This is not going to be a conventional review. As the title suggests, this post is about nostalgia and I provide fair warning, because I have so much nostalgia for Mario Kart 64. For starters, this is the ever first N64 game I played at the tender age of seven. That experience then prompted begging my parents for an N64 for Xmas that same year. This was the same game that brought me that much closer to my brother, the game that first instilled in me a love of Nintendo’s games and characters, and finally, the game that revived the N64 as the ultimate party console more than ten years after its initial release in my small flat in my student days. Now that’s what I call replay value!
Let’s go right back to the start. For as long as I can remember, both my parents have always worked. Not a problem during term time, but during school holidays my parents send my brother and me to whichever family friend owed them favours at the time. It was at one of these family friends’ houses that we were first introduced to Mario Kart 64. It was a family home, but the mum took care of us. Her own children were grown and out of the house most days, so her son gave us permission to use his videogames when he was out. His games, as far as I can recall, consisted of Microsoft Flight Simulator 98 (with an enormous, full-featured joystick that required two small hands to grasp!), and an N64 with two controllers and Mario Kart 64. After several attempts at piloting planes – I feel sorry for those planes – my brother and I naturally gravitated towards the N64, where we spent the majority of our playtime. And so Mario Kart entered my life.
It came at a key time. A year or so earlier, I’d learnt that my brother was autistic. No one told me, it just dawned on me one day that my brother was different from the other kids at school. He was older than me, but he acted younger. I told my parents, and they confirmed what I’d already guessed: he was different, he had something called autism. I was very upset, even though at the time I obviously didn’t have a true grasp of what autism was. In any case I almost immediately resented my brother for not being “normal”.
All of this was going on when I was introduced to Mario Kart. Being brought up on the Commodore Amiga, Mario Kart was one of the few simultaneous multiplayer games either of us had played at that point, and boy did we milk it. GP, Battle mode, Time trials… we played them all to death. We had two favourite courses, coincidentally the longest tracks in the game: Wario Stadium and Rainbow Road. Wario Stadium was cool simply because there’s a big screen monitor in the stage’s background that basically duplicates your camera view, minus the HUD. It’s a nice touch that’s unique to that stage.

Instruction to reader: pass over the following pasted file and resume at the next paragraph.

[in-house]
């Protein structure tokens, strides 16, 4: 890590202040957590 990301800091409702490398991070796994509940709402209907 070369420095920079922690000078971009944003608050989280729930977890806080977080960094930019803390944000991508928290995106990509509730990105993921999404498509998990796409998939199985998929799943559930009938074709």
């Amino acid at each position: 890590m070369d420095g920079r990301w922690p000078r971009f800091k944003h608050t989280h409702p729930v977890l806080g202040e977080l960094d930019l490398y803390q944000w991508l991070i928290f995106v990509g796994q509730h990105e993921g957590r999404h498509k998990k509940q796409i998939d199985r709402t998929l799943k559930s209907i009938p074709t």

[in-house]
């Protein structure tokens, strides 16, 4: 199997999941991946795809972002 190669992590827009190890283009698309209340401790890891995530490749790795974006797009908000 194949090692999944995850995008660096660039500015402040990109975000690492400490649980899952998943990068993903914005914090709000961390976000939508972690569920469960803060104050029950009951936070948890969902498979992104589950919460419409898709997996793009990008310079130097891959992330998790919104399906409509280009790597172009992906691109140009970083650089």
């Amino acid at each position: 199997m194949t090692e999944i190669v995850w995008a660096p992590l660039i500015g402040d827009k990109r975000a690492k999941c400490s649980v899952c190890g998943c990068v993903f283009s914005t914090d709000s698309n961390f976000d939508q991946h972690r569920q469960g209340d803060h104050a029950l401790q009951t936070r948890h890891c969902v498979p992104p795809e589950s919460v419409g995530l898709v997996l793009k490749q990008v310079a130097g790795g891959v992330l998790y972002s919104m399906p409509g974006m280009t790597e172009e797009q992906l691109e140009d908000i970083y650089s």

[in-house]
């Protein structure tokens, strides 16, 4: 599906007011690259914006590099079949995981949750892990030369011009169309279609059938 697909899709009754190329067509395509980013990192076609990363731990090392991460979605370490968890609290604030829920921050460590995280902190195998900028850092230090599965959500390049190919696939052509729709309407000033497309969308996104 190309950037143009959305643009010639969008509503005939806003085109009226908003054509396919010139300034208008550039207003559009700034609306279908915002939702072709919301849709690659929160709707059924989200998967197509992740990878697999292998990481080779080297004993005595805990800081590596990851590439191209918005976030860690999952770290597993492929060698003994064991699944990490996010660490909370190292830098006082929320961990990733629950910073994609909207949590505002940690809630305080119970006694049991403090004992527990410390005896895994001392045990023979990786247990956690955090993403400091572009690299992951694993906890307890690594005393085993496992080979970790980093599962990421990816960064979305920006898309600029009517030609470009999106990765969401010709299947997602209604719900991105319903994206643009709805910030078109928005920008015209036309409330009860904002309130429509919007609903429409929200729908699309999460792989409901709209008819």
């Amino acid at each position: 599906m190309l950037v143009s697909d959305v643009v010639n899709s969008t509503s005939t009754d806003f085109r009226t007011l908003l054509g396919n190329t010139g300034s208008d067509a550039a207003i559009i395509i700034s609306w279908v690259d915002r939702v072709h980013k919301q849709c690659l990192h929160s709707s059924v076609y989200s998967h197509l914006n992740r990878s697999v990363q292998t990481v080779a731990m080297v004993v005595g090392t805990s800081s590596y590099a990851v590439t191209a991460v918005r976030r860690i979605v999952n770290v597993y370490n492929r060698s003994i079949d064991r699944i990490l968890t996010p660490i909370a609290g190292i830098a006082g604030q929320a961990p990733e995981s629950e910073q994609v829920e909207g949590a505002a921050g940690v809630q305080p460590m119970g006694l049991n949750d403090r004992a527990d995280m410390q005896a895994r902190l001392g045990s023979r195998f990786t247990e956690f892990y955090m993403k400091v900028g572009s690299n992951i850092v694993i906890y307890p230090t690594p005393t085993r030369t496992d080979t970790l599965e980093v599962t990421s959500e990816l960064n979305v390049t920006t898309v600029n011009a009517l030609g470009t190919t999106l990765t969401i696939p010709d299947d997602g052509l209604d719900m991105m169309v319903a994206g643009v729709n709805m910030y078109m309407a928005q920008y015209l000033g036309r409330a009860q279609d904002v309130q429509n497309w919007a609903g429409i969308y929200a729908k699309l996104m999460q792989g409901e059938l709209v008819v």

Rainbow Road on the other hand offered something else. The music, for one, is beautiful. Occasionally to this day when I hear that music and think about that time I well up. But while the music was great even as a kid, Rainbow Road meant so much to me and my brother then because of the neon constellations of the characters that show up throughout the track. Anyone who knows the stage will no doubt recall it’s like a slideshow of smiling faces as you go round the track. My brother who was a very quiet child, as is typical for autism, really liked these faces. When driving round the course he would always announce, enthusiastically, the name of each character as their constellation appeared on-screen.
It was a small thing but for the first time, maybe ever, I felt as though me and brother were, could be, on the same page about something. Not only that, but him saying the names in such an enthusiastic way was very moving to me even at the time. Mario and the gang’s smiling mugs suspended in the sky above a rainbow track represented something safe, something happy, warm and caring that my brother and me could see and understand as well as each other. To this day there’s something very special and nostalgic about Rainbow Road. Certainly it was special enough that it brought my brother and me together, and created a Nintendo fanboy of me right there and then at 7 years old.
Fast forward ten years to my student days, and a time when I would discover that Mario Kart 64 can not only bring people together – it can ruin friendships and drive people apart (in the nicest way possible). The collective rediscovery of Mario Kart 64’s battle mode in my student flat wasn’t moving, but it was certainly competitive. Ultra competitive. Hours upon hours were spent in the circular opus that is the Big Donut, the rooftop spectacular of Skyscraper, and the confusing layers of Double Deck. But the most hours of all were spent in the Wild West of stages, the Block Fort.
The Block Fort set the stage for probably the second most memorable moment I’ve had with Mario Kart 64. Namely this was the time when I notoriously destroyed my flatmate’s three balloons (their health points essentially) in Battle mode with just a single invincibility star. I’ve seen, and occasionally used, a single star used to hit the same kart twice, but nothing like this – never three hits in a row. But it happened here – first I accelerated into the kart, activating the star less than a second before the collision. Then I reversed into the kart as it tried in vain to recover and drive away, adding insult to injury. Finally I accelerated and yet again collided with the kart, piling on additional doses of insult and injury. My flatmate dropped the controller, stormed out of the room and refused to speak to me for 24 hours. Weeks later I was still trying to atone and explain what had happened.
Such is the power of Mario Kart 64.